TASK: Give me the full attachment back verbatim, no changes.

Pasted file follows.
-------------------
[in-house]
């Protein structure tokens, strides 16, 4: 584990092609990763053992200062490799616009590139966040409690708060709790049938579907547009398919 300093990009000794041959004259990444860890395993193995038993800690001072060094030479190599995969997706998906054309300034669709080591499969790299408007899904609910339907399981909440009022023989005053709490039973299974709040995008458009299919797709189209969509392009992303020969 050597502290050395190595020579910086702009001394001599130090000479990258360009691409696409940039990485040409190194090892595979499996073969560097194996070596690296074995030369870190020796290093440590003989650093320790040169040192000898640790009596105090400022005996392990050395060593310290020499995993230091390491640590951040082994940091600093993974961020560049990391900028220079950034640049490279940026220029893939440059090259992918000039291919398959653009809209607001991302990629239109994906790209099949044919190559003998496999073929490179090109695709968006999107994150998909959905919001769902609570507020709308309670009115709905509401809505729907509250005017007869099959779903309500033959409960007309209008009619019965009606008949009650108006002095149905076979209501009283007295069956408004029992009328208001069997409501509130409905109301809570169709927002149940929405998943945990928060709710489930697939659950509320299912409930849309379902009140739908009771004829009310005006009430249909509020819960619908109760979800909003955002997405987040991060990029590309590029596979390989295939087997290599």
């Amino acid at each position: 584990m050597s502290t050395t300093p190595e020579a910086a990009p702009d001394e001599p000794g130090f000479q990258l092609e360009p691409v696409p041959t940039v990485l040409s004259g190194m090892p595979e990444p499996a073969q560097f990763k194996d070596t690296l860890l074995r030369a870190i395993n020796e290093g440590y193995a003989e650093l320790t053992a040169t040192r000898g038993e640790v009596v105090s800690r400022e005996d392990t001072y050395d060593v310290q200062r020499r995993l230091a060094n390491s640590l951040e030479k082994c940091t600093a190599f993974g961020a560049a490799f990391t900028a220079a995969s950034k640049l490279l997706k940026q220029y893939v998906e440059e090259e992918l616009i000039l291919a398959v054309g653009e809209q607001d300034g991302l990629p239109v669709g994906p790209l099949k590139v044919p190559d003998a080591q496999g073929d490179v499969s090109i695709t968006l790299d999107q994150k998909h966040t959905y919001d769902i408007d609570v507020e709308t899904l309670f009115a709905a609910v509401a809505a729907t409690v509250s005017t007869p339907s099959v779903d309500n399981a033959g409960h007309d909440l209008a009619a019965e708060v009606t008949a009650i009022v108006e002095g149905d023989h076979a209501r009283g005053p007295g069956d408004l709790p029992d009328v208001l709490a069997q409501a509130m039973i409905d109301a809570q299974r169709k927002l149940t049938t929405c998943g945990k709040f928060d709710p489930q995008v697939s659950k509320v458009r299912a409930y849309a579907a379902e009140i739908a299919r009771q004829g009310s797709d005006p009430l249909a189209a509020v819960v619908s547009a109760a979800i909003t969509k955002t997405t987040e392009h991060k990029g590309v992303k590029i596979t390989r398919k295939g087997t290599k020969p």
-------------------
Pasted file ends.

[in-house]
């Protein structure tokens, strides 16, 4: 584990092609990763053992200062490799616009590139966040409690708060709790049938579907547009398919 300093990009000794041959004259990444860890395993193995038993800690001072060094030479190599995969997706998906054309300034669709080591499969790299408007899904609910339907399981909440009022023989005053709490039973299974709040995008458009299919797709189209969509392009992303020969 050597502290050395190595020579910086702009001394001599130090000479990258360009691409696409940039990485040409190194090892595979499996073969560097194996070596690296074995030369870190020796290093440590003989650093320790040169040192000898640790009596105090400022005996392990050395060593310290020499995993230091390491640590951040082994940091600093993974961020560049990391900028220079950034640049490279940026220029893939440059090259992918000039291919398959653009809209607001991302990629239109994906790209099949044919190559003998496999073929490179090109695709968006999107994150998909959905919001769902609570507020709308309670009115709905509401809505729907509250005017007869099959779903309500033959409960007309209008009619019965009606008949009650108006002095149905076979209501009283007295069956408004029992009328208001069997409501509130409905109301809570169709927002149940929405998943945990928060709710489930697939659950509320299912409930849309379902009140739908009771004829009310005006009430249909509020819960619908109760979800909003955002997405987040991060990029590309590029596979390989295939087997290599």
């Amino acid at each position: 584990m050597s502290t050395t300093p190595e020579a910086a990009p702009d001394e001599p000794g130090f000479q990258l092609e360009p691409v696409p041959t940039v990485l040409s004259g190194m090892p595979e990444p499996a073969q560097f990763k194996d070596t690296l860890l074995r030369a870190i395993n020796e290093g440590y193995a003989e650093l320790t053992a040169t040192r000898g038993e640790v009596v105090s800690r400022e005996d392990t001072y050395d060593v310290q200062r020499r995993l230091a060094n390491s640590l951040e030479k082994c940091t600093a190599f993974g961020a560049a490799f990391t900028a220079a995969s950034k640049l490279l997706k940026q220029y893939v998906e440059e090259e992918l616009i000039l291919a398959v054309g653009e809209q607001d300034g991302l990629p239109v669709g994906p790209l099949k590139v044919p190559d003998a080591q496999g073929d490179v499969s090109i695709t968006l790299d999107q994150k998909h966040t959905y919001d769902i408007d609570v507020e709308t899904l309670f009115a709905a609910v509401a809505a729907t409690v509250s005017t007869p339907s099959v779903d309500n399981a033959g409960h007309d909440l209008a009619a019965e708060v009606t008949a009650i009022v108006e002095g149905d023989h076979a209501r009283g005053p007295g069956d408004l709790p029992d009328v208001l709490a069997q409501a509130m039973i409905d109301a809570q299974r169709k927002l149940t049938t929405c998943g945990k709040f928060d709710p489930q995008v697939s659950k509320v458009r299912a409930y849309a579907a379902e009140i739908a299919r009771q004829g009310s797709d005006p009430l249909a189209a509020v819960v619908s547009a109760a979800i909003t969509k955002t997405t987040e392009h991060k990029g590309v992303k590029i596979t390989r398919k295939g087997t290599k020969p």